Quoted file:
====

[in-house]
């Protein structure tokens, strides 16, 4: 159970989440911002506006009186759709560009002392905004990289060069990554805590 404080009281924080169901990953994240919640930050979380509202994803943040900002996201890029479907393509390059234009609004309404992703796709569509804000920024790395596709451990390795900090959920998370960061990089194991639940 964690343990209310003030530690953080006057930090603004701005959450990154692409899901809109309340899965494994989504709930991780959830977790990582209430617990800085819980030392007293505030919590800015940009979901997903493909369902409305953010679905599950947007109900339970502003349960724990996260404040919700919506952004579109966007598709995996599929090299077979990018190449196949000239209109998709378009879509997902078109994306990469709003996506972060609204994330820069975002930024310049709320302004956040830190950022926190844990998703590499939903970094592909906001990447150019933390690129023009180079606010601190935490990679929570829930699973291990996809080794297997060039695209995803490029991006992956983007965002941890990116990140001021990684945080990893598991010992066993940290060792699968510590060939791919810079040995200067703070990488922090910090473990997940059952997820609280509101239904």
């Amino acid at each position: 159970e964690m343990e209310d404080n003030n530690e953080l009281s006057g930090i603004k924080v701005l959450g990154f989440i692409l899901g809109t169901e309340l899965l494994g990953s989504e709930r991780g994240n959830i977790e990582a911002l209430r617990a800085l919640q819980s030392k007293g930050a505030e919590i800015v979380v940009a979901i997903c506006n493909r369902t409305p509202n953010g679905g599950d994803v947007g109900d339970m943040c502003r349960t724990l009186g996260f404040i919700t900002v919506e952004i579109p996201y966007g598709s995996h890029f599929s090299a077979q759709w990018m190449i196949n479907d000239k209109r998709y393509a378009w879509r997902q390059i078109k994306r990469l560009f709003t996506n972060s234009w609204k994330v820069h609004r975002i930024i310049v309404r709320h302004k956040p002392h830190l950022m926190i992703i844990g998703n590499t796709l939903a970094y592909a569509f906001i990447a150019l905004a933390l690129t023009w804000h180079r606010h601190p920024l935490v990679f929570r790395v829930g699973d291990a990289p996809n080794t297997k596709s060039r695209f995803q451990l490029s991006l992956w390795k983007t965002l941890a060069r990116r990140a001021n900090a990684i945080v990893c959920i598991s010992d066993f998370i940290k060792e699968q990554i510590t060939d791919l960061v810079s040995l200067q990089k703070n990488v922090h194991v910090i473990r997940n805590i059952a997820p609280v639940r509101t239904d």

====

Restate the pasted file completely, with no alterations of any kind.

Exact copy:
[in-house]
């Protein structure tokens, strides 16, 4: 159970989440911002506006009186759709560009002392905004990289060069990554805590 404080009281924080169901990953994240919640930050979380509202994803943040900002996201890029479907393509390059234009609004309404992703796709569509804000920024790395596709451990390795900090959920998370960061990089194991639940 964690343990209310003030530690953080006057930090603004701005959450990154692409899901809109309340899965494994989504709930991780959830977790990582209430617990800085819980030392007293505030919590800015940009979901997903493909369902409305953010679905599950947007109900339970502003349960724990996260404040919700919506952004579109966007598709995996599929090299077979990018190449196949000239209109998709378009879509997902078109994306990469709003996506972060609204994330820069975002930024310049709320302004956040830190950022926190844990998703590499939903970094592909906001990447150019933390690129023009180079606010601190935490990679929570829930699973291990996809080794297997060039695209995803490029991006992956983007965002941890990116990140001021990684945080990893598991010992066993940290060792699968510590060939791919810079040995200067703070990488922090910090473990997940059952997820609280509101239904």
């Amino acid at each position: 159970e964690m343990e209310d404080n003030n530690e953080l009281s006057g930090i603004k924080v701005l959450g990154f989440i692409l899901g809109t169901e309340l899965l494994g990953s989504e709930r991780g994240n959830i977790e990582a911002l209430r617990a800085l919640q819980s030392k007293g930050a505030e919590i800015v979380v940009a979901i997903c506006n493909r369902t409305p509202n953010g679905g599950d994803v947007g109900d339970m943040c502003r349960t724990l009186g996260f404040i919700t900002v919506e952004i579109p996201y966007g598709s995996h890029f599929s090299a077979q759709w990018m190449i196949n479907d000239k209109r998709y393509a378009w879509r997902q390059i078109k994306r990469l560009f709003t996506n972060s234009w609204k994330v820069h609004r975002i930024i310049v309404r709320h302004k956040p002392h830190l950022m926190i992703i844990g998703n590499t796709l939903a970094y592909a569509f906001i990447a150019l905004a933390l690129t023009w804000h180079r606010h601190p920024l935490v990679f929570r790395v829930g699973d291990a990289p996809n080794t297997k596709s060039r695209f995803q451990l490029s991006l992956w390795k983007t965002l941890a060069r990116r990140a001021n900090a990684i945080v990893c959920i598991s010992d066993f998370i940290k060792e699968q990554i510590t060939d791919l960061v810079s040995l200067q990089k703070n990488v922090h194991v910090i473990r997940n805590i059952a997820p609280v639940r509101t239904d």